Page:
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György Jendrassik (1898 Budapest – 1954 London), Hungarian physicist and mechanical engineer.
Jendrassik completed his education at Budapest's József Technical University, then at the University of Berlin attended lectures of the famous physicists Einstein and Planck. In 1922 he obtained his diploma in mechanical engineering in Budapest. From 1927 he worked at Ganz Rt, where he helped to develop diesel engines. He designed the world famous Jendrassik Cs-1 turboprop engine, of which the first few pieces were made with single and double cylinders; later, the 4- and 6-cylinder four-stroke versions were developed, without compression and with mixing chamber.The world's first turboprop was the Jendrassik Cs-1, designed by the Hungarian mechanical engineer György Jendrassik. It was produced and tested in the Ganz factory in Budapest between 1939 and 1942. It was planned to fit to the Varga RMI-1 X/H twin-engined reconnaissance bomber in 1940, but the program was cancelled.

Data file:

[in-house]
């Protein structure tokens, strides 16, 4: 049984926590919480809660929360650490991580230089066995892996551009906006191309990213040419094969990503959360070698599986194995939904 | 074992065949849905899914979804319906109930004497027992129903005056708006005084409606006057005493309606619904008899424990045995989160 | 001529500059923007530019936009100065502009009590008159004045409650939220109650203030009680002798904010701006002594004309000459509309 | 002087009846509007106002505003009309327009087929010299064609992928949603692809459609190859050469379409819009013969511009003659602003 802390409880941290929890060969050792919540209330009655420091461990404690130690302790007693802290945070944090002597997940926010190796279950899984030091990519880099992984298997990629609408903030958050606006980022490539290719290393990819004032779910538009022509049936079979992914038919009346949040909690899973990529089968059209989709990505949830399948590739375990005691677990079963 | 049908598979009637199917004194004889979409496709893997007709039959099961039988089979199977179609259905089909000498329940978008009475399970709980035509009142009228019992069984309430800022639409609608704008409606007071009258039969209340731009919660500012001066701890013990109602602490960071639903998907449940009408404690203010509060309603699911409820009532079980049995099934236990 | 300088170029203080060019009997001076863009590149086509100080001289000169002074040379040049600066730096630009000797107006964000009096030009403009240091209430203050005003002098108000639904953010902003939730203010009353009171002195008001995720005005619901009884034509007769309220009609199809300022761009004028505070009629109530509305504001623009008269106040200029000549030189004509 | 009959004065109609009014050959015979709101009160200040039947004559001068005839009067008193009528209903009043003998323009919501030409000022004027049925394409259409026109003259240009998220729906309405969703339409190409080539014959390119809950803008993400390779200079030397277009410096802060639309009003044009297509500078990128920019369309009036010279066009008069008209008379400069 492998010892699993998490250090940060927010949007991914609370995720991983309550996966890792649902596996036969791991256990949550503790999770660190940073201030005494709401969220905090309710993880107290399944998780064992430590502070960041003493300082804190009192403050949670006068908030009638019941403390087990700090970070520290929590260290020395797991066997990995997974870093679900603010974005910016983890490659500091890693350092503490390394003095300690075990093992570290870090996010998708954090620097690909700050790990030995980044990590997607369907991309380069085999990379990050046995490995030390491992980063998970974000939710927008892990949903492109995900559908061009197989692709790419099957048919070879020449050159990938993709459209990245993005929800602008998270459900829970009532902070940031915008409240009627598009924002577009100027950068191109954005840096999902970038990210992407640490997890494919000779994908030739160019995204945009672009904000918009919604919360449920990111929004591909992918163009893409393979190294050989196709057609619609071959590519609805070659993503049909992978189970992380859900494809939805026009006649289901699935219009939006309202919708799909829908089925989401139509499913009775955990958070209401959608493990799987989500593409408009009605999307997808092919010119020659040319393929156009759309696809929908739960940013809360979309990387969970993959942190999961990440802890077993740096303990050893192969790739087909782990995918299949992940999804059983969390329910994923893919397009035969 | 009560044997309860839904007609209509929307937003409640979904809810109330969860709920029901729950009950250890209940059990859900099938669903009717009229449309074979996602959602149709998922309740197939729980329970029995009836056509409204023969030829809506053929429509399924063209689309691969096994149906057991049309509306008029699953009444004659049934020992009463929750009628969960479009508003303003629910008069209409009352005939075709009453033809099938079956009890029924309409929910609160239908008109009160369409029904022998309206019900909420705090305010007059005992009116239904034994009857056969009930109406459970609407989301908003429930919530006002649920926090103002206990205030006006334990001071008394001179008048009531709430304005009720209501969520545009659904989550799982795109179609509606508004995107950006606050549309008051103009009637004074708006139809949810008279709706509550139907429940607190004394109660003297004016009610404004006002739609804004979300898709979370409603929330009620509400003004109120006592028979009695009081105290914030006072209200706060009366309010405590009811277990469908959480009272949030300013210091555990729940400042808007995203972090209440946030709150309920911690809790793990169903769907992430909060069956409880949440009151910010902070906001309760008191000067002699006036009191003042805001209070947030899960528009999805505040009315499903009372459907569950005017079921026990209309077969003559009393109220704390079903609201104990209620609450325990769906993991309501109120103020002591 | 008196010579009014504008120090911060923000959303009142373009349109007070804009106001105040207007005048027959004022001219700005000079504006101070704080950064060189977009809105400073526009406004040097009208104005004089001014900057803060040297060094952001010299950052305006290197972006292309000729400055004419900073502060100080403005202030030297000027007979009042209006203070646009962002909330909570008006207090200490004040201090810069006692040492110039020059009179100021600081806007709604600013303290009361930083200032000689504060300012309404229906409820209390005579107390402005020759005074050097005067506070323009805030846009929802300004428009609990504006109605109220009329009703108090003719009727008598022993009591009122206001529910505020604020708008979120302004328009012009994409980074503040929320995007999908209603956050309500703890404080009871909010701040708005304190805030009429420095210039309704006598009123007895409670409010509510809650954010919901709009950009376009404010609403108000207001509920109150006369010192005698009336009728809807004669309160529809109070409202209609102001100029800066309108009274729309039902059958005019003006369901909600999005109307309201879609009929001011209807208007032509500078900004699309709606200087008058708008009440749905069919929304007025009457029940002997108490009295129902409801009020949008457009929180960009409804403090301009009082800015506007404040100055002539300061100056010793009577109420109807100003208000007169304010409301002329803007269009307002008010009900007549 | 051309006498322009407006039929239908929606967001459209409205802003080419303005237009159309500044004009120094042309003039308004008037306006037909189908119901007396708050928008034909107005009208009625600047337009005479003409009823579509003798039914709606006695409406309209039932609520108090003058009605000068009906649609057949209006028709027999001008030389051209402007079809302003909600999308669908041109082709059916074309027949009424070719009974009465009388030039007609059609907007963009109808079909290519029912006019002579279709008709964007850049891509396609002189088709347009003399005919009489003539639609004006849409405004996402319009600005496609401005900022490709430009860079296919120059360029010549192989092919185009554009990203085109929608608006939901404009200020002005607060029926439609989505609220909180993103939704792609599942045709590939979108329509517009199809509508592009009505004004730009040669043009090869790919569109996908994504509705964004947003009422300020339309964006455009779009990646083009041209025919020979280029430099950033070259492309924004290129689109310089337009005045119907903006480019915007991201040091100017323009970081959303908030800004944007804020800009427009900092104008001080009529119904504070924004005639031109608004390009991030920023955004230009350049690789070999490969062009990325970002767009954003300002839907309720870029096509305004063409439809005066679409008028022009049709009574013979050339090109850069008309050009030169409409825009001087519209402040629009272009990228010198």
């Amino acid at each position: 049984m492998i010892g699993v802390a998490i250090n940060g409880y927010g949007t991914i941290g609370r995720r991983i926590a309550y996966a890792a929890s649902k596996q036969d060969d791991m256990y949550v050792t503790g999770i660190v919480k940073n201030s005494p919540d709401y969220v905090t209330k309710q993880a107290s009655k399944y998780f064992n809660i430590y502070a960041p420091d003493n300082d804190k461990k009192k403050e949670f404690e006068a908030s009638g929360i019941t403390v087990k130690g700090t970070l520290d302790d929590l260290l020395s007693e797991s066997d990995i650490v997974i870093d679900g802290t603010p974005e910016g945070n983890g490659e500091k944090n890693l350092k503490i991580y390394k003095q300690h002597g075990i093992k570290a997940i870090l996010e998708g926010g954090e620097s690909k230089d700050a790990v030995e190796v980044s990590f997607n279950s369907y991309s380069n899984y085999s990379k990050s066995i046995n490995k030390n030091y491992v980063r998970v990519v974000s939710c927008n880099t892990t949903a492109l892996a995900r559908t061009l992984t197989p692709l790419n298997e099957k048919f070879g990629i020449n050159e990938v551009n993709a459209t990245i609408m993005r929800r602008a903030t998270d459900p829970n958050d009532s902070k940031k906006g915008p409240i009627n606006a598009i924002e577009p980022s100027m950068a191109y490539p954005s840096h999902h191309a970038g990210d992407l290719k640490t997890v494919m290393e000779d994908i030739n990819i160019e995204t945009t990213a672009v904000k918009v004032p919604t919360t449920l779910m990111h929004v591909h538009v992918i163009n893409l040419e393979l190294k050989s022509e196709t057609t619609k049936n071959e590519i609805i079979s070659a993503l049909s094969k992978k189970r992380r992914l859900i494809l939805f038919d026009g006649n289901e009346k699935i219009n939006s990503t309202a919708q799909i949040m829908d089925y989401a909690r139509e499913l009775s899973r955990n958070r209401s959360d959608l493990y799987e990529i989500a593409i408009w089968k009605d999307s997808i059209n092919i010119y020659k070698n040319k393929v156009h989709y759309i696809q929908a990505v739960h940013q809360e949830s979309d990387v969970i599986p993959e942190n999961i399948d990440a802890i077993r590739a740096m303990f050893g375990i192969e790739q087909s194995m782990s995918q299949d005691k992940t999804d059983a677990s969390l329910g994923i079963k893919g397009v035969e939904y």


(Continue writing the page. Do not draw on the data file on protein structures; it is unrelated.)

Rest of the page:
Later on he was active in improving gas turbines and in order to speed up research, he established the Invention Development and Marketing Co. Ltd. in 1936. His reputation continued to grow, and he became the factory's managing director from 1942 to 1945. In recognition of his scientific work he was elected in 1943 corresponding member of the Hungarian Academy of Sciences. After the war he was not able to continue developing gas turbines. Political distrust surrounded him, and therefore he did not return from one of his travels abroad. He lived in Argentina for a while, then settled in England, where he established his own workshop, becoming in addition a consultant to the Power Jets company. The number of his inventions on record in Hungary is 77. His last invention of great importance was the pressure-compensating device.
- Gunston World, p.111